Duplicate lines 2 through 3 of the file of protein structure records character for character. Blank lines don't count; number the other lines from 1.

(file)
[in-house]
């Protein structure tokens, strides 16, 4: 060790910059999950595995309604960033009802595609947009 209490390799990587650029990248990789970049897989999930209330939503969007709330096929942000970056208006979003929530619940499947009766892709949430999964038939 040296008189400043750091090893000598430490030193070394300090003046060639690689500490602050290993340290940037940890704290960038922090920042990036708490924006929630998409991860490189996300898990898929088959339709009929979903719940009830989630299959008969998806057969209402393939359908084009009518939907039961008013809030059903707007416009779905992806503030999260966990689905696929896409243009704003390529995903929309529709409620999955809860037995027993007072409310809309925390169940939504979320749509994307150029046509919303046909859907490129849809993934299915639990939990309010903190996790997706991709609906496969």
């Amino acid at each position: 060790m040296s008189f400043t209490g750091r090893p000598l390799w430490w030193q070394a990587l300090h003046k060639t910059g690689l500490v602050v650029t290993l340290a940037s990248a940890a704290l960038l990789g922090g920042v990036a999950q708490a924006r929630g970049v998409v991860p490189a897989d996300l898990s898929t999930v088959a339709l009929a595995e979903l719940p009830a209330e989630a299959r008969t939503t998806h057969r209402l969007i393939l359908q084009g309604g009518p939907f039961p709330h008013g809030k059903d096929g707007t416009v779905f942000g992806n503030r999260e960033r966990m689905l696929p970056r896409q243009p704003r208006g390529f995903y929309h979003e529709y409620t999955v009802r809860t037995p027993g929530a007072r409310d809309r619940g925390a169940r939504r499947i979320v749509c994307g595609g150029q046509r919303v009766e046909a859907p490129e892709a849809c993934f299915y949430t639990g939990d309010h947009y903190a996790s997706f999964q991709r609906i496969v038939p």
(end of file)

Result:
């Protein structure tokens, strides 16, 4: 060790910059999950595995309604960033009802595609947009 209490390799990587650029990248990789970049897989999930209330939503969007709330096929942000970056208006979003929530619940499947009766892709949430999964038939 040296008189400043750091090893000598430490030193070394300090003046060639690689500490602050290993340290940037940890704290960038922090920042990036708490924006929630998409991860490189996300898990898929088959339709009929979903719940009830989630299959008969998806057969209402393939359908084009009518939907039961008013809030059903707007416009779905992806503030999260966990689905696929896409243009704003390529995903929309529709409620999955809860037995027993007072409310809309925390169940939504979320749509994307150029046509919303046909859907490129849809993934299915639990939990309010903190996790997706991709609906496969």
């Amino acid at each position: 060790m040296s008189f400043t209490g750091r090893p000598l390799w430490w030193q070394a990587l300090h003046k060639t910059g690689l500490v602050v650029t290993l340290a940037s990248a940890a704290l960038l990789g922090g920042v990036a999950q708490a924006r929630g970049v998409v991860p490189a897989d996300l898990s898929t999930v088959a339709l009929a595995e979903l719940p009830a209330e989630a299959r008969t939503t998806h057969r209402l969007i393939l359908q084009g309604g009518p939907f039961p709330h008013g809030k059903d096929g707007t416009v779905f942000g992806n503030r999260e960033r966990m689905l696929p970056r896409q243009p704003r208006g390529f995903y929309h979003e529709y409620t999955v009802r809860t037995p027993g929530a007072r409310d809309r619940g925390a169940r939504r499947i979320v749509c994307g595609g150029q046509r919303v009766e046909a859907p490129e892709a849809c993934f299915y949430t639990g939990d309010h947009y903190a996790s997706f999964q991709r609906i496969v038939p």